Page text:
Mouthguards are effective in moving soft tissue in the oral cavity away from the teeth, preventing laceration and bruising of the lips and cheeks, especially for those who wear orthodontic appliances.
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Forensic dentistry is one of the most valuable investigative tools available today to link crime suspects with their victims. With several high-profile missing persons cases in the news today, forensic dentistry is gaining importance and attention as investigators attempt to piece together several yet-unsolved puzzles.
"From using bite-mark analysis to prove your neighbor's dog bit your child to the extreme cases of identifying bodies, forensic dentistry is an important part of dentistry," said R. Tom Glass, DDS, PhD, a leading expert in the field of forensic dentistry.
Teeth provide investigators and forensic experts with an excellent resource for identifying people involved in catastrophic situations and missing persons cases. The protective qualities of the human tooth keep the inner pulp – where DNA is stored – safe and can preserve this tissue, even under the most extreme external conditions.
"Without dental records and the expert analysis provided by dentists, an incomplete picture would be painted in criminal and civil investigations, as well as in body identification," said Dr. Glass. "Forensic dentistry can provide the verification needed to achieve legal justice, while providing emotional closure to those involved."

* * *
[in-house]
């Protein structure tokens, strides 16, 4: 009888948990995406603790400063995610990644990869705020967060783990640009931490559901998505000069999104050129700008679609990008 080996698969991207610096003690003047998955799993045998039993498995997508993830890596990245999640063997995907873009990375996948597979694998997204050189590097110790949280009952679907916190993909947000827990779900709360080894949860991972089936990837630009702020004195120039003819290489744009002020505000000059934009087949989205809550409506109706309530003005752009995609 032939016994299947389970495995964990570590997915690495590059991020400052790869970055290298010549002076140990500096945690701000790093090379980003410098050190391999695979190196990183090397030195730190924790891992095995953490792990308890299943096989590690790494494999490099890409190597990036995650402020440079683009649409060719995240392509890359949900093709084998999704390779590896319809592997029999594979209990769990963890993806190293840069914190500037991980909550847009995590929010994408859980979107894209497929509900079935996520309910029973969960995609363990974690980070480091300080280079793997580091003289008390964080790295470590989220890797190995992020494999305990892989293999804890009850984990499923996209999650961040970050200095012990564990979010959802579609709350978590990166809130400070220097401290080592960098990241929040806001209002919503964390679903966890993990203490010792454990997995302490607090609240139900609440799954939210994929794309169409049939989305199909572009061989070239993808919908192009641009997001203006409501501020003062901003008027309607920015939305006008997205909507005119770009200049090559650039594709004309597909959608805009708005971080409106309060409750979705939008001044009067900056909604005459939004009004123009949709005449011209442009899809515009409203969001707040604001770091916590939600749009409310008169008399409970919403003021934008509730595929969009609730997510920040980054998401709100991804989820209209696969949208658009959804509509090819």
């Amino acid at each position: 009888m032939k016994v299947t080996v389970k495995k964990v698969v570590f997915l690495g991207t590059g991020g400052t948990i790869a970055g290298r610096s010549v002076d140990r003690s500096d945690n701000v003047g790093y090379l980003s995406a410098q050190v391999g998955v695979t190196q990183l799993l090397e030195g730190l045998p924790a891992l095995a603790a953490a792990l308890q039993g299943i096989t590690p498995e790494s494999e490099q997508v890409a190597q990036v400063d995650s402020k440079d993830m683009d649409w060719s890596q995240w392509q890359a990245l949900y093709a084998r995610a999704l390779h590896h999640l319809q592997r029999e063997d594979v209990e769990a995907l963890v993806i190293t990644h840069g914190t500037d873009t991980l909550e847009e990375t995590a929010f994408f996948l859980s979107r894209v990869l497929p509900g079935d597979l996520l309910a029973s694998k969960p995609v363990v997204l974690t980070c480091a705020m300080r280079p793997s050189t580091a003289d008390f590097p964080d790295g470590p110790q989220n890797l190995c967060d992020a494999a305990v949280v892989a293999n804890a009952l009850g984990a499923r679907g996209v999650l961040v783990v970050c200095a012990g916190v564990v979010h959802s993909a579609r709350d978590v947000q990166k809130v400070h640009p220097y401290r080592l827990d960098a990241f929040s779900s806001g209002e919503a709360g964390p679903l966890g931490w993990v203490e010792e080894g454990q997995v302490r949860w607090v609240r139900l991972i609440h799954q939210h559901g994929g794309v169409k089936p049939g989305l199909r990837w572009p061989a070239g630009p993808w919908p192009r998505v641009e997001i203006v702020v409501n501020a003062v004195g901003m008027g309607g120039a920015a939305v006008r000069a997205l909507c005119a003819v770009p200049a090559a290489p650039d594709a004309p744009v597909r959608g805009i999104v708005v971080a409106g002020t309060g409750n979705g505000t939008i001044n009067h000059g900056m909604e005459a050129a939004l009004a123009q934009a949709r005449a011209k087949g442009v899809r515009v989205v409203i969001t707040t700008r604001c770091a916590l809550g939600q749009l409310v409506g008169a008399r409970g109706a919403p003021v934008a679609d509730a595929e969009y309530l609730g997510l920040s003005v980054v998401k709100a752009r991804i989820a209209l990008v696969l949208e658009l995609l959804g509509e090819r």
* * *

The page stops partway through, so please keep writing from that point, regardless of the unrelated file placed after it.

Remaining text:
In catastrophic cases, a dentist can help officials identify victims when no other identifiers are available. Dr. Glass played a leading role in identifying a large percentage of the victims of the Oklahoma City Bombing disaster. Without proper identification of these victims, Timothy McVeigh would not have been convicted of their murders.
"The importance of maintaining accurate and up-to-date dental records cannot be underscored enough," said Dr. Glass. "Without the benefit of accurate dental records, countless court cases and criminal investigations would flounder, leaving little recourse to those affected."
Reviewed: January 2012
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